Apical pleural thickening on chest X-ray means that there is a white area of thickening at the very top of the lungs on the chest X-ray. This is a common benign finding which is most commonly seen from scar tissue. This can be on both sides of the lung or a single side. The cause is usually unknown. The finding increases as we age, but can be see on across the spectrum of ages.
What does apical pleural thickening look like?
It is so common that some radiologists may not even mention it. It is usually thin and white in appearance on the order of 5 millimeters or smaller in thickness and wider than it is tall. It may have an undulating border. Sometimes you see multiple small patchy areas along the very top of the lungs. It is sometimes asymmetric in appearance. One side will look different from the other.
What should be done about apical pleural thickening?
Nothing needs to be done about this finding. No further testing is needed in most cases. At times, this finding may be thicker than usual, or appear more mass like. Some people can have more extensive white areas at the top of the lungs which raise the possibility of infections and cancer.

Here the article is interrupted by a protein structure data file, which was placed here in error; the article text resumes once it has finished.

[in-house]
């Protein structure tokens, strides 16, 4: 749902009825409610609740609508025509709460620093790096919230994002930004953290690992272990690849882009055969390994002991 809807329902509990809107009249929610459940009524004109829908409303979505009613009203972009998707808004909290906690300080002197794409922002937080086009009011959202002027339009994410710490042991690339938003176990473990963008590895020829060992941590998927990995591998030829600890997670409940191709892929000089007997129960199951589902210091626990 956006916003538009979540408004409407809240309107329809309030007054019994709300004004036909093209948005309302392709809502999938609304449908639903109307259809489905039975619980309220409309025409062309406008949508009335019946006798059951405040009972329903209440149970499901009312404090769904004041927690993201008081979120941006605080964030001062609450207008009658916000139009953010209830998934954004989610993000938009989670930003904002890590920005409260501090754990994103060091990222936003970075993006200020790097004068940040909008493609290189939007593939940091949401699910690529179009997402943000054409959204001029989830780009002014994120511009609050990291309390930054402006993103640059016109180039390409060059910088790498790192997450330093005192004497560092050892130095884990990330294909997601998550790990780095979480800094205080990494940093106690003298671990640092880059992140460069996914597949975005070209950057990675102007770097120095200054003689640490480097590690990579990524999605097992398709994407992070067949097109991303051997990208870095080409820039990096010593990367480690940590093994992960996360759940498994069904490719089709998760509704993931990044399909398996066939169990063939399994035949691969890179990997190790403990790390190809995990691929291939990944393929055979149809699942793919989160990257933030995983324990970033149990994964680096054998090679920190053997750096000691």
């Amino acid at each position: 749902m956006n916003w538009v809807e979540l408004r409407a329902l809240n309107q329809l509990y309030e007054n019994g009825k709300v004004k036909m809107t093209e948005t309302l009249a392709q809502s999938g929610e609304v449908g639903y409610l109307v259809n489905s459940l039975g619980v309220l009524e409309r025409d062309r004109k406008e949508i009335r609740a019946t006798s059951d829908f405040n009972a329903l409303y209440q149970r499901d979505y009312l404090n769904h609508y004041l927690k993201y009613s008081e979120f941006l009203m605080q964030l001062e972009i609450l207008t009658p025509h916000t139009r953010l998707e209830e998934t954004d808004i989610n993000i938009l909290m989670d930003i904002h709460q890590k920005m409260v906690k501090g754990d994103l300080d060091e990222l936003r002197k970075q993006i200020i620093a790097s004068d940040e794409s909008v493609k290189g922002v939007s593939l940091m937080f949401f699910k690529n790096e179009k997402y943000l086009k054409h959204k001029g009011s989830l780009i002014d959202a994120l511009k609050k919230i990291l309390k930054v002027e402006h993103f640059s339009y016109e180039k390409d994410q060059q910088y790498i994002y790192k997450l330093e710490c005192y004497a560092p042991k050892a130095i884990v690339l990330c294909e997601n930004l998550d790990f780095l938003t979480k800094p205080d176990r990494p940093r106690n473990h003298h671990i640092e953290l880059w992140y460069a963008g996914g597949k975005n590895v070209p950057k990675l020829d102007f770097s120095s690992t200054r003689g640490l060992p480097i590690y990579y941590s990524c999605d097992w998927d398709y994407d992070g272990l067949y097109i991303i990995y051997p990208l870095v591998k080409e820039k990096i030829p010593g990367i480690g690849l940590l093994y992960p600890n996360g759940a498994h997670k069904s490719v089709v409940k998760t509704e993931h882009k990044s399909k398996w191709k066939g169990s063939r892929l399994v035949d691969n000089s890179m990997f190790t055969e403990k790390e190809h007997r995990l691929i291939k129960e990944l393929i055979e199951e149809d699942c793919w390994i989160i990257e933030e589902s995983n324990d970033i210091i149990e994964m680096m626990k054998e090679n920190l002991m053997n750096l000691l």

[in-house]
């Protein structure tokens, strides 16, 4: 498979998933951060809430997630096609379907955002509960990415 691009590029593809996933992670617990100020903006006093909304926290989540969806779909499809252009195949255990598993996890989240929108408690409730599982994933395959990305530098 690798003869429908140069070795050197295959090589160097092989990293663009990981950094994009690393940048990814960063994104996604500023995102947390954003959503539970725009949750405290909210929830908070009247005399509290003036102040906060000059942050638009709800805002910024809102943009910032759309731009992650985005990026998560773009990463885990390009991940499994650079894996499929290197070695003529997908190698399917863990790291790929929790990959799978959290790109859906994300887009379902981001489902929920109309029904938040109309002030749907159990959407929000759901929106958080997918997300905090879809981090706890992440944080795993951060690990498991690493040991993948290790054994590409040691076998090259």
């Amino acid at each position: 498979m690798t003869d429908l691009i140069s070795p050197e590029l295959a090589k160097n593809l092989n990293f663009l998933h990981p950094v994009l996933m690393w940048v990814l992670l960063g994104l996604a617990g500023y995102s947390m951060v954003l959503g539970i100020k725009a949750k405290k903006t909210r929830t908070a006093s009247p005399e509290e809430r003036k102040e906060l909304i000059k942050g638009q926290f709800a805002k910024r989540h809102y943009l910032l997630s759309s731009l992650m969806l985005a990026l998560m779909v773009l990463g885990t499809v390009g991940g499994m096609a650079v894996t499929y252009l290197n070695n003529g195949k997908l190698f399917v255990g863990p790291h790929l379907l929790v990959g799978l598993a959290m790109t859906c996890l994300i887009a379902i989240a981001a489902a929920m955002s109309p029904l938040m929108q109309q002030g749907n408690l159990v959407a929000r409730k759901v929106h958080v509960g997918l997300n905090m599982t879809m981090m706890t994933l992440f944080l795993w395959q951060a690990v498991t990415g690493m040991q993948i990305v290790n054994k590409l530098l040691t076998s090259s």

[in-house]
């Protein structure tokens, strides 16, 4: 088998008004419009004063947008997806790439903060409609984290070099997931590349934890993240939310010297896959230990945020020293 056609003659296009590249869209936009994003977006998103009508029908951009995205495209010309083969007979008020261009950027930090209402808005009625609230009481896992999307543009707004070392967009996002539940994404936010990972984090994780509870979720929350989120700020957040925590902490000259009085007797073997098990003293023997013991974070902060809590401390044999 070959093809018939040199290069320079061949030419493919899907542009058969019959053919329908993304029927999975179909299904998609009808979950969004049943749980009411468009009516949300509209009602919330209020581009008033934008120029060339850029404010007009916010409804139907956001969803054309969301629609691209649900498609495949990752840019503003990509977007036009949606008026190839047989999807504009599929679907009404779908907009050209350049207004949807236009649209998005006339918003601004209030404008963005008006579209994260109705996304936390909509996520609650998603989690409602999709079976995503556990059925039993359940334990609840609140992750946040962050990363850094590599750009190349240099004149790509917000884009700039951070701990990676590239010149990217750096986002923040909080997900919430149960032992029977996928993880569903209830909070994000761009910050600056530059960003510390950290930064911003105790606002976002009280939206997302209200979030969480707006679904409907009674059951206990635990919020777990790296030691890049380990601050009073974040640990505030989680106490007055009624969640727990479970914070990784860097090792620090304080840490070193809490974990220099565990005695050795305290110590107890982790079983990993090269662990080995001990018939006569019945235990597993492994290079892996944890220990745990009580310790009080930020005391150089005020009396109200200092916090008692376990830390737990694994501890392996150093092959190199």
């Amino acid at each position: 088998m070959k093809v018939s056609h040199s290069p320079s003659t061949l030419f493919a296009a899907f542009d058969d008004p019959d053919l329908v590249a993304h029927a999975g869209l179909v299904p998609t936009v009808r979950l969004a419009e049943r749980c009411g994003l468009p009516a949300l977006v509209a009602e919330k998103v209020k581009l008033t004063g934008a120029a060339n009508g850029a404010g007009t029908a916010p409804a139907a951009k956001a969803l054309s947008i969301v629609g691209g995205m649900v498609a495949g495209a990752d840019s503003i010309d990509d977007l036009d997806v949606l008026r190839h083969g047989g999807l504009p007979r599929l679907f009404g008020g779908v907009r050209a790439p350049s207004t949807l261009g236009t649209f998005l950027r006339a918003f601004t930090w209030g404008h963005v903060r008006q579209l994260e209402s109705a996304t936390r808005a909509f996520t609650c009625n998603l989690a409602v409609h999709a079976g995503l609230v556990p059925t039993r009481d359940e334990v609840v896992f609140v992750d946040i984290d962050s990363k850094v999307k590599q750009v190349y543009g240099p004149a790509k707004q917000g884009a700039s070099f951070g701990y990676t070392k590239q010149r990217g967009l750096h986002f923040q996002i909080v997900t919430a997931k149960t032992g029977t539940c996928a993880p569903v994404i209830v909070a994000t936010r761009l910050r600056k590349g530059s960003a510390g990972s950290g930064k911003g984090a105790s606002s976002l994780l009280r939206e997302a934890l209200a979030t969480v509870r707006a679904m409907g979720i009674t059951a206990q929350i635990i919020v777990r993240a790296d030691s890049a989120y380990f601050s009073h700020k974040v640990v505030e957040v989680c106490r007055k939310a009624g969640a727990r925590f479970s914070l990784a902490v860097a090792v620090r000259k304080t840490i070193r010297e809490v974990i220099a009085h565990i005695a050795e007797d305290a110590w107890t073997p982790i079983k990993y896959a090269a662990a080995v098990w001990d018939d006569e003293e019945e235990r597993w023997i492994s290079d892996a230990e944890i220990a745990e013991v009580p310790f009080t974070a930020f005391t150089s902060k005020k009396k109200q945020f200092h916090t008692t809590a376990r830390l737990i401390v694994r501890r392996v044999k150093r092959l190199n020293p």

What are some other conditions that can look like apical pleural thickening?
Infections like pneumonia and tuberculosis can also happen at the top of the lungs. They are often more extensive and rarely confused for apical pleural thickening or scarring. Often these patients will be symptomatic with cough, fever and systemic symptoms. CT of the chest can be done in cases which are uncertain.
Cancer can also occur at the top of the lungs and rarely mimic apical pleural thickening. This possibility is raised when one side is much thicker or mass like than the other. In some cases, it is still scarring. CT will help in cases which are uncertain. Even after CT, there may be some uncertainty to the diagnosis. PET scan which looks at the metabolic activity will be helpful. Cancer will be much more metabolically active than scar tissue.
Sometimes fluid in the lungs can track up to the very top of the lungs when the patient is on their back. This can also occur after trauma when blood tracks to the very top of the chest. Scarring from prior treatment with radiation can also give the appearance of apical pleural thickening.
Apical pleural thickening is a common benign finding found on many X-rays. It is more common as we age. It does not need follow up. In rare cases, there may be an unusual appearance which may need more testing with CT. Old X-rays are very helpful to show the area at the top of the lungs has not changed.